In 2011, President Barack Obama set a goal of putting one million electric cars on American roads by 2015. Currently, there are just 30,000 electric cars on U.S. roads.
The abysmal numbers are even more surprising considering thegovernment’s efforts to prop up “green car” manufacturing. Electricluxury car manufacturer Fisker, for example, was approved for a $529million taxpayer-funded government loan; the federal government cut offthe funds at $193 million after sales fell woefully short of requiredtargets. The struggling electric car maker recently recalled 2,400 of its Karma vehicles when one caught fire due to problems with its cooling fan.
In June, a CBS Newsreport calculated projected electric car sales by Mr. Obama’s 2015 dateat 310,663. That figure, while still less than a third of Mr. Obama’sgoal, may still be overly optimistic. Reuters says industry experts predict that less than 200,000 electric vehicles will be on U.S. roads by 2015.
Further exacerbating the challenge of meeting Mr. Obama’s goal is thefact that taxpayer-funded electric car battery companies continue toflounder. Last month, for example, struggling U.S. electric batterymaker A123 Systems, which received a $249 million taxpayer-fundedgovernment loan, announced its plans to sell a controlling stake to Wanxiang, a Chinese company, for $450 million.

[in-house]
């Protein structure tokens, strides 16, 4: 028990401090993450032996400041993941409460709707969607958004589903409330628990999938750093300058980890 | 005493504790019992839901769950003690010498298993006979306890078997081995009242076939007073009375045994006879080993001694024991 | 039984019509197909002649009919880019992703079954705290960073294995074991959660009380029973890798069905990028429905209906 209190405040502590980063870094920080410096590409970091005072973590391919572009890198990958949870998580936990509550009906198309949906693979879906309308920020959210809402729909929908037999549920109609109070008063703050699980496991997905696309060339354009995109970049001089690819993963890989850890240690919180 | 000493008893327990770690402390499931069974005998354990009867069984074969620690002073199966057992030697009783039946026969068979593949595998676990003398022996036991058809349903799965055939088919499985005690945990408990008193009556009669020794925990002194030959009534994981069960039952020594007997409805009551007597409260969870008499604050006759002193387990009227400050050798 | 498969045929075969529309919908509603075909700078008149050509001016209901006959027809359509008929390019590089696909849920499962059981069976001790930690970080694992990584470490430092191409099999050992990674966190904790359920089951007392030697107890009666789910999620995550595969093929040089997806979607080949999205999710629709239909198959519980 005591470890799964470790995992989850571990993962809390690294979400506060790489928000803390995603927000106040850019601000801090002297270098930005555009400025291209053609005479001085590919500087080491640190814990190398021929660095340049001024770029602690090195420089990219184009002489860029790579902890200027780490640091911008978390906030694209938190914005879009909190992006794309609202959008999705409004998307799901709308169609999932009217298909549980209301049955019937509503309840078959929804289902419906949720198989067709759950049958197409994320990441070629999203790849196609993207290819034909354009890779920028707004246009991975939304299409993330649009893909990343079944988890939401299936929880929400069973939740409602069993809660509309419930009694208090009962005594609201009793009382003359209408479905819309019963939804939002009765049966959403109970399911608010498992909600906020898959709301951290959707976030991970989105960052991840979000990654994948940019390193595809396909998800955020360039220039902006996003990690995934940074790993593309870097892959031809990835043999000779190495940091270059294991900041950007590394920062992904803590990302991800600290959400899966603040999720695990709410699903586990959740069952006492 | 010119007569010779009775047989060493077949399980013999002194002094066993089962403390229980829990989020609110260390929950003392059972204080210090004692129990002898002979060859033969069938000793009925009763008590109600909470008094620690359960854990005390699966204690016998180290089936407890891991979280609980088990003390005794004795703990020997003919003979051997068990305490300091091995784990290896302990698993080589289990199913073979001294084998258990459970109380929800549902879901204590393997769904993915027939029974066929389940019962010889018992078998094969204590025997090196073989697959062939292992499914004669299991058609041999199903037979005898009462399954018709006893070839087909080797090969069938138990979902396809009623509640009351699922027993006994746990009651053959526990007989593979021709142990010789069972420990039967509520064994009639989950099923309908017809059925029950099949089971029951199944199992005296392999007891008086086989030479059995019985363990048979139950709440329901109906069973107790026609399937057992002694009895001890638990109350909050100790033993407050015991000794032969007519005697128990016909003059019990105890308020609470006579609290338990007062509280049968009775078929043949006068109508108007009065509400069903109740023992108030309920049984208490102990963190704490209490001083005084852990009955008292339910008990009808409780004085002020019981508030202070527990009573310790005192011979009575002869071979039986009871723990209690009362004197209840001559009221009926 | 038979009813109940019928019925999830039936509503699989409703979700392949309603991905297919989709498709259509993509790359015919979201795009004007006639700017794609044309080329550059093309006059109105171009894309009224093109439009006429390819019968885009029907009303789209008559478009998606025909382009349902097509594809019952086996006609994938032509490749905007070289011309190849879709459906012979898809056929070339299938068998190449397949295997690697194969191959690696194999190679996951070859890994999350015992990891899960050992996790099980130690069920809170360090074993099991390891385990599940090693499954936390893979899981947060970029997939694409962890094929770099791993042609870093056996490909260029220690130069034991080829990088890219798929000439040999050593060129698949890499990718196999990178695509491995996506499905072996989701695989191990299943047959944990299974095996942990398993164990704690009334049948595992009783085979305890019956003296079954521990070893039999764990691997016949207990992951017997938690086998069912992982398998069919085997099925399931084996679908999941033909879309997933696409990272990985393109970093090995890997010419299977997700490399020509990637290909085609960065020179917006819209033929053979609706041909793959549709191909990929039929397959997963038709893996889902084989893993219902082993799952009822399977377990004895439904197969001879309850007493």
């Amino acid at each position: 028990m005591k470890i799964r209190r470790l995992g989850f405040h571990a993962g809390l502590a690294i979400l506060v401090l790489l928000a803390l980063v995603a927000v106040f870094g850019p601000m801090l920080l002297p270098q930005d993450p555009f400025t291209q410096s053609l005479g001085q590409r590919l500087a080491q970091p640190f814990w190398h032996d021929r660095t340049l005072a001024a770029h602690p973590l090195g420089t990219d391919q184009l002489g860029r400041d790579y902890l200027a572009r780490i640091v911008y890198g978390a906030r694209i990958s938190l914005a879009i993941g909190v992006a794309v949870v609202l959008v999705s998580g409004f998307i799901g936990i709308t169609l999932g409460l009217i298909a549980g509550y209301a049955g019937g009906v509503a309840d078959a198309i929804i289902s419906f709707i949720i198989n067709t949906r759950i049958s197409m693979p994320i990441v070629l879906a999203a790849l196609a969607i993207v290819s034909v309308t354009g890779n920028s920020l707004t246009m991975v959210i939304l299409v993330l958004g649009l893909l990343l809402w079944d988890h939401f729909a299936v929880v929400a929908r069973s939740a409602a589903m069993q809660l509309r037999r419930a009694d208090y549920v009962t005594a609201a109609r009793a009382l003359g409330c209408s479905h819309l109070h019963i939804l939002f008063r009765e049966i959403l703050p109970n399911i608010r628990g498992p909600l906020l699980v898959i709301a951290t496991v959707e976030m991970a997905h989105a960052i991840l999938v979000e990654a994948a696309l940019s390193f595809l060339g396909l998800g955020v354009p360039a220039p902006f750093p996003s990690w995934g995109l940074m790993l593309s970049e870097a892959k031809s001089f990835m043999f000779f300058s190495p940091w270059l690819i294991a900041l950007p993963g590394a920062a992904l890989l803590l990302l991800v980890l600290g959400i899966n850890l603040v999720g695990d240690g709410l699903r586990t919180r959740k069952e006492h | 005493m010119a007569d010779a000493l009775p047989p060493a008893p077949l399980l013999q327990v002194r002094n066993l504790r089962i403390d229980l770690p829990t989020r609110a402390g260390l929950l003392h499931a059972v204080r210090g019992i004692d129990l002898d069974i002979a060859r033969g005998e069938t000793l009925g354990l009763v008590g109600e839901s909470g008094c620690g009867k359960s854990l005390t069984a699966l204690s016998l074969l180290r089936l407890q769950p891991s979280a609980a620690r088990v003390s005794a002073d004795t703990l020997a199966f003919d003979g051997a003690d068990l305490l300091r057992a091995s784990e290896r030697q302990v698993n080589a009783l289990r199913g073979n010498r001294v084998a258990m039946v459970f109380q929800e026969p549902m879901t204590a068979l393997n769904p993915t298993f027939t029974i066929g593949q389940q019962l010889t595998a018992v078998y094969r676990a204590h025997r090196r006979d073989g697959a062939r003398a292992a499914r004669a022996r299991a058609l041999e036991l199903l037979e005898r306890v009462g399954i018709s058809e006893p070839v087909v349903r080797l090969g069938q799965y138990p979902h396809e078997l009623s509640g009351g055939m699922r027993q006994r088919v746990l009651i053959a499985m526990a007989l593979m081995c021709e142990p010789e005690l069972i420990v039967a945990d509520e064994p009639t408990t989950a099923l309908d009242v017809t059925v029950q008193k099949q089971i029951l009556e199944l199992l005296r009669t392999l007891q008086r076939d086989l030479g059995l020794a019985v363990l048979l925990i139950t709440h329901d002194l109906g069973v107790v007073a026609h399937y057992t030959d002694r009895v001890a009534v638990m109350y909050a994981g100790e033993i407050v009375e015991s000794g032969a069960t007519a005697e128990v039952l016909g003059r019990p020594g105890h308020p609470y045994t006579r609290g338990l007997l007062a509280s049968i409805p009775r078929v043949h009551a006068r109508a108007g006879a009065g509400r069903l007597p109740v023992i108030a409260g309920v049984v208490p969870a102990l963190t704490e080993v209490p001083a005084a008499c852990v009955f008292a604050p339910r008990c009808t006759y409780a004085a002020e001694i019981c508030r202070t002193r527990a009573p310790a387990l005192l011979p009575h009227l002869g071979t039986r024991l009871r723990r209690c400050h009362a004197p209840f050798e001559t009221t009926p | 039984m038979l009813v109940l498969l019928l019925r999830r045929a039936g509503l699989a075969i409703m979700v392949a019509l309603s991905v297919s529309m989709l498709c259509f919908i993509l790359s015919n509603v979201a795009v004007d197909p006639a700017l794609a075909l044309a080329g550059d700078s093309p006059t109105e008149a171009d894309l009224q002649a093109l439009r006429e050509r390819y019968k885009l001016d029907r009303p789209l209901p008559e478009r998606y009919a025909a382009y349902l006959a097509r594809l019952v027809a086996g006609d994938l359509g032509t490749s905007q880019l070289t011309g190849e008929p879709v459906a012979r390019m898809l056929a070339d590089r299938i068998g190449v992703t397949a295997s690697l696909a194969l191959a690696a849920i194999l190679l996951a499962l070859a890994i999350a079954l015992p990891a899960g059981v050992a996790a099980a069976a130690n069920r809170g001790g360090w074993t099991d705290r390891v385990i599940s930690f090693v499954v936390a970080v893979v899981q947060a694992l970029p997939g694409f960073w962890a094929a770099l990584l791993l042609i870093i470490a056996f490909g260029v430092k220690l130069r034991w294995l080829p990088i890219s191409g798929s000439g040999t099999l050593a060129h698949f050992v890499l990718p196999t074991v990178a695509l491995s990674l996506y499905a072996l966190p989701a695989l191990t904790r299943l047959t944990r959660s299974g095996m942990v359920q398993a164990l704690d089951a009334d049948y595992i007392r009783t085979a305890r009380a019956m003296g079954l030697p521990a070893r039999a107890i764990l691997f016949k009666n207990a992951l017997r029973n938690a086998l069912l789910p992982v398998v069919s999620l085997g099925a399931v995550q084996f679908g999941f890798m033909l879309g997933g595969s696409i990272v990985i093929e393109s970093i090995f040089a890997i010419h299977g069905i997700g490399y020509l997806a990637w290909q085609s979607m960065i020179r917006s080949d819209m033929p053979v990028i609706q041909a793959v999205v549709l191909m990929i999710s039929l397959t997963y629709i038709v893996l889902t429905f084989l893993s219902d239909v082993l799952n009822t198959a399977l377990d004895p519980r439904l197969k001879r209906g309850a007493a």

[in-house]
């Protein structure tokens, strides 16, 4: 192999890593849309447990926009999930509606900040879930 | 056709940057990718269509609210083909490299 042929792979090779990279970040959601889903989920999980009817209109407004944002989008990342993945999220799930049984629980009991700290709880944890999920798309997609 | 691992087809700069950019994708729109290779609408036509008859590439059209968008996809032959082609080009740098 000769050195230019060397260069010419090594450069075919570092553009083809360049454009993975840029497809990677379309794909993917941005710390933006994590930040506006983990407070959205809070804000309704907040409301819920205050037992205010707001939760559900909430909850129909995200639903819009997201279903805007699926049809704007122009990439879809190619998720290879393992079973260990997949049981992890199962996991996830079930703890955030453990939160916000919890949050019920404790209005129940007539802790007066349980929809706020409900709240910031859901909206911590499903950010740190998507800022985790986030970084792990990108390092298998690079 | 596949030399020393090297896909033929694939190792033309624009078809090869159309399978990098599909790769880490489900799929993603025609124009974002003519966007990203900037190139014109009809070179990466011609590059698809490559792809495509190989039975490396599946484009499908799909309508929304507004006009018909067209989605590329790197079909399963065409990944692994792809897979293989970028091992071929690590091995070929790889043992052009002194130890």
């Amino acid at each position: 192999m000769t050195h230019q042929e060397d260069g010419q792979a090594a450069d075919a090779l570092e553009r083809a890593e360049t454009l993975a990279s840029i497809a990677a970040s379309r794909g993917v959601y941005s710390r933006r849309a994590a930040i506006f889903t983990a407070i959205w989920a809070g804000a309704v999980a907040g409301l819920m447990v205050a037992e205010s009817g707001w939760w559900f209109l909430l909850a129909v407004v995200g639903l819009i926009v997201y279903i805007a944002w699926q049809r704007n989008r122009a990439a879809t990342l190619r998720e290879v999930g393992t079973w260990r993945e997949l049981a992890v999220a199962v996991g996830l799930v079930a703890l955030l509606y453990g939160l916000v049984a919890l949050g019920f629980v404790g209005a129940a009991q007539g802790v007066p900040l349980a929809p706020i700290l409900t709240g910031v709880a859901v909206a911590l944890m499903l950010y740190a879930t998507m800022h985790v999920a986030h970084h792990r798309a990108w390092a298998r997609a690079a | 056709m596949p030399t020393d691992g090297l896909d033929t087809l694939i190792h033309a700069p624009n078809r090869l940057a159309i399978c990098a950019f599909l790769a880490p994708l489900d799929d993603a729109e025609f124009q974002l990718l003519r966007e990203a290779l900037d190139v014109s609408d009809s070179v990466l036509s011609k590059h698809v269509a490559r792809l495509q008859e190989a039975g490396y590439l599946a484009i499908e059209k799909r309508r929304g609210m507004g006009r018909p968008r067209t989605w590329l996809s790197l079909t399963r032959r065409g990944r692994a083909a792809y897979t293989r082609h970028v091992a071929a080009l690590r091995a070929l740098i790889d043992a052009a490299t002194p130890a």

Similarly,lithium-ion battery manufacturer Ener1, Inc., which received a $118.5million taxpayer-funded grant, filed for bankruptcy. And Aptera Motorshas already folded.
In February, Mr. Obama told an audience of United Auto Workers that after he leaves office he plans to buy a Chevy Volt electric vehicle.